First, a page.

IDS compare learned user characteristics from an
empirical to all users of a system.
It includes temporal and spatial information of the
It is both network based and host based system.
It can take decision in runtime.
It eliminates the need for an attack to be previously
known to be detected because malicious behavior is
different from normal behavior by nature.
Using a generalized behavioral model is theoretically
more accurate, efficient and easier to maintain than a
finger printing system.
It uses constant amount of computer resources per
user, drastically reducing the possibility of depleting
Once installed, there is no need for any manual energy
to monitor the system.
It promotes high detection rate of malicious behavior
and a low false positive rate of normal behavior
classified as malicious.
The modules contained in this project are as
a) Multicast the packet to detect the intruder.
Matching the List of events.
Multicast the intruder to the neighboring nodes.
Sending data to destination.
The basic idea is to set up a monitor at each node in
the network to produce evidences and to share them
among all the nodes .An evidence is a set of relevant
information about the network state
A monitor can be thought of as an instance of the
ethereal network packet sniffer: It captures the traffic and
displays the detailed information on it.For each captured
packet Ethereal displays a complete view of packet headers
(i.e. from Ethernet to the application level) and payload and
add some general statistics as the timestamp, frame number
and length in bytes. For our purposes we’ll look at the
Ethernet level header, and as we’re focusing on 802.11
addresses, sequence number, frame type and subtype and
the Retry flag. Together with the captured packets, we add
relevant statistics collected by the device driver, like
counters for transmission retries and for frames received
with wrong FCS (other papers use different statistics as
signal strength and carrier sensing time), and packet
transmission time. We built in this way a list of events at
each node. Events are the single transmitted packet or the
times in which the channel is idle, which can be inferred
The combination of different list of events leads to the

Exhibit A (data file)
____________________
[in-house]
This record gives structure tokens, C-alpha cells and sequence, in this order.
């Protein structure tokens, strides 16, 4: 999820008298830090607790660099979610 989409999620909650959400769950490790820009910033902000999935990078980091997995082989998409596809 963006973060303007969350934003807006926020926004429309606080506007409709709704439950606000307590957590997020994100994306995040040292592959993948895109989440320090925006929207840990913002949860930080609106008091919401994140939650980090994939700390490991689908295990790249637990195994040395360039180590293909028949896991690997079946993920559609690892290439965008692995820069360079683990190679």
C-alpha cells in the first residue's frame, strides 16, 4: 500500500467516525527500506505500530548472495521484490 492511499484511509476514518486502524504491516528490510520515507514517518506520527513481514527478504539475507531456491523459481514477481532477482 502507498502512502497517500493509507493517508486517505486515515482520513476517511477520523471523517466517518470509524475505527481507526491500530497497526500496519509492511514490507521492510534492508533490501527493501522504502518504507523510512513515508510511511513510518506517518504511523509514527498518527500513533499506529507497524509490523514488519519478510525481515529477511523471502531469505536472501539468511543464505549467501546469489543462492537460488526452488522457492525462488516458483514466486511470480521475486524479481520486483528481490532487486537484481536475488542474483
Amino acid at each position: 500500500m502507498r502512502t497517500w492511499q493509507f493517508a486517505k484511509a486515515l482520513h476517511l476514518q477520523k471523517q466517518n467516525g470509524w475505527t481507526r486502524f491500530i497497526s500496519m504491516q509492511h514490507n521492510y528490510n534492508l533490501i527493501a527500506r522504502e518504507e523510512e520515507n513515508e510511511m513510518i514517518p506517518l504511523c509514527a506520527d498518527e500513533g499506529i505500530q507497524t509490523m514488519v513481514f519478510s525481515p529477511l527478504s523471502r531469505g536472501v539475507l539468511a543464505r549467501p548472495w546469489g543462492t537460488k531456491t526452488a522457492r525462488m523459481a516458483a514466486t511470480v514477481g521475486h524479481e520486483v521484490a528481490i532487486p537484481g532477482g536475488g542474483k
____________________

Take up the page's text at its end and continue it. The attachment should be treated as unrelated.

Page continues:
better understanding of what happened in the network, in
particular in distinguishing the jamming attacks and channel
failures, where packets are sent by one peer and never
received by other peer. Both the channel failure and a
jamming attack make the FCS check of the packet fail, thus
the packet in transit will be incorrectly received and
dropped, incrementing the “dropped frames” counter in the
device driver at the receiver.
The difference between the 2 cases is the amount of
incorrectly received frames at the receiver. Suppose if the
receiving station is under jamming network, where the
scrambled. The monitor placed at the sender’s side will see
the number of frames sent on the channel and the monitor
at the receiver end won’t see anything received correctly,
and will keep on increasing the incorrectly received frames
counter. The sender will retry the transmission a number of
times and all these retransmissions will be dropped as well,
incrementing the counter.
We are able to detect the attack by combining what
both monitors saw, as a single one is not able to do the
same: the receiver’s evidences (no packets received and
counter updated) are in fact not enough to distinguish the
attack. For the receiver, receiving incorrect frames can
happen for various reasons: frames from stations at the limit
of the radio range, frames from neighbor networks or noisy
channel are all examples of this. If the counter is not
updated, then staying idle without having transmissions
undistinguished from being under attack. On the other side,
the transmitter cannot tell if the other peer is out of range
given the retransmissions only.
DETECT THE INTRUDER
The initial process is the training process where the
source sends the packet with events to all the nodes in the
network to detect the intruder. This process is known as
multicasting. Before sending the packets to all nodes, the
source node initiates the timestamp for the packets. This
training process is stored as an initial event list #1 in the
source node. Receivers receive the packets which contain